Double digging and incorporating additives will help the soil particles to turn into crumbs which in turn will improve drainage and aeration. Additives such as manure and compost are good to use as they encourage natural workers such as earthworms.

Sandy soil may benefit from small amounts of clay and heavy soil can be lightened by using vast quantities of sand and grit. Clay soil will benefit from using manure and compost. Silt soil may need small amounts of clay and manure. When using additives ensure you are using the correct ones for the soil you have. Fine sand for example can block pores in heavy soil causing further problems, use gravel or coarse sand instead. Ammonia in fresh manure can damage certain nearby plants, always try to get rotted or composted manure. If you only have fresh manure put it on top of the soil in autumn and do not cultivate the soil over winter. This will give it chance to rot and the earthworms will help to get it into the soil. When using garden compost ensure it is not contaminated with virus or weeds, any such stuff should be burned. Fresh bark, leaves and straw decompose using nitrogen which they take from the soil, this must be replaced. Follow manufacturers guidelines if using bottled or powdered products.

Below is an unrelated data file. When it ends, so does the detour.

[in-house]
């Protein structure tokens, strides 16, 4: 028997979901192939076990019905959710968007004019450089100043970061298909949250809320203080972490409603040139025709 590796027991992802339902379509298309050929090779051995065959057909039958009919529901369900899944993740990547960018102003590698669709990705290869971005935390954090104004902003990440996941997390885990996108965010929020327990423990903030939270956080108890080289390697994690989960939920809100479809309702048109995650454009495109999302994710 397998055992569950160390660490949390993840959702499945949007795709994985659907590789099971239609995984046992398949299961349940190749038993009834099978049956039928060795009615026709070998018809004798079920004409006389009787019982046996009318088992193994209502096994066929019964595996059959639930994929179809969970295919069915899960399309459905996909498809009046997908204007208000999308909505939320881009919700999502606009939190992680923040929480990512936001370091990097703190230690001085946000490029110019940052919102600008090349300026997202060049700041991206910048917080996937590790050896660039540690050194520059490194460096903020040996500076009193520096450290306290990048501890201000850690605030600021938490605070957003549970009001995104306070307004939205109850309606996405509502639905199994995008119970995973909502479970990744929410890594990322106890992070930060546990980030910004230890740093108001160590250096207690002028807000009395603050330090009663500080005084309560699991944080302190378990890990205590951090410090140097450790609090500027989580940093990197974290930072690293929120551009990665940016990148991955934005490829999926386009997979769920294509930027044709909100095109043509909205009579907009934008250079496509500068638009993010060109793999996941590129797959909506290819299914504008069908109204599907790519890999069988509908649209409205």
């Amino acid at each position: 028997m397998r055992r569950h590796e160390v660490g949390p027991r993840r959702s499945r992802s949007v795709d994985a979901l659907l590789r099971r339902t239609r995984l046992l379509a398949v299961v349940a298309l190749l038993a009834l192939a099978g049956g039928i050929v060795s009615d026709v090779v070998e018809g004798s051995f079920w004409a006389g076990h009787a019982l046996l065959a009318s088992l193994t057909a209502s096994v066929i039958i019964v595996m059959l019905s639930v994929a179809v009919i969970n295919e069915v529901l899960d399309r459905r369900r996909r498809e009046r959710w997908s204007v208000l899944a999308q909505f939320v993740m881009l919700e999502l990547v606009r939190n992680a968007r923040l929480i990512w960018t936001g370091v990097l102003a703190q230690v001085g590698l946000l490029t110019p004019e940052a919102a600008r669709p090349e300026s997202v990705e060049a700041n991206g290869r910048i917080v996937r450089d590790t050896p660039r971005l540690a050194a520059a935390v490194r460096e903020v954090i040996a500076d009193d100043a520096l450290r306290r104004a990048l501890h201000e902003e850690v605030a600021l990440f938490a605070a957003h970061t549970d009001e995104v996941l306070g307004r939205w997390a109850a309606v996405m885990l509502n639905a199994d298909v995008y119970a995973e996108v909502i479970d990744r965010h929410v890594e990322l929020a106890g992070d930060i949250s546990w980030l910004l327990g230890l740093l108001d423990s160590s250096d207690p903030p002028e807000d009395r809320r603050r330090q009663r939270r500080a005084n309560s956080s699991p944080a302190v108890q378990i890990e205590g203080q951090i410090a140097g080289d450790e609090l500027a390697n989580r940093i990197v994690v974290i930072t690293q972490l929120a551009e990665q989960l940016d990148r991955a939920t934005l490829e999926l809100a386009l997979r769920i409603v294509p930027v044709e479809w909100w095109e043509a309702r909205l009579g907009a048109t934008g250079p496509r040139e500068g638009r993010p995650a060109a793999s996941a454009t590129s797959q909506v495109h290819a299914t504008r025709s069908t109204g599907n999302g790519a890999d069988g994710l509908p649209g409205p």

Garden soil (Photo  Can Stock Photo Inc. / ilposeidone)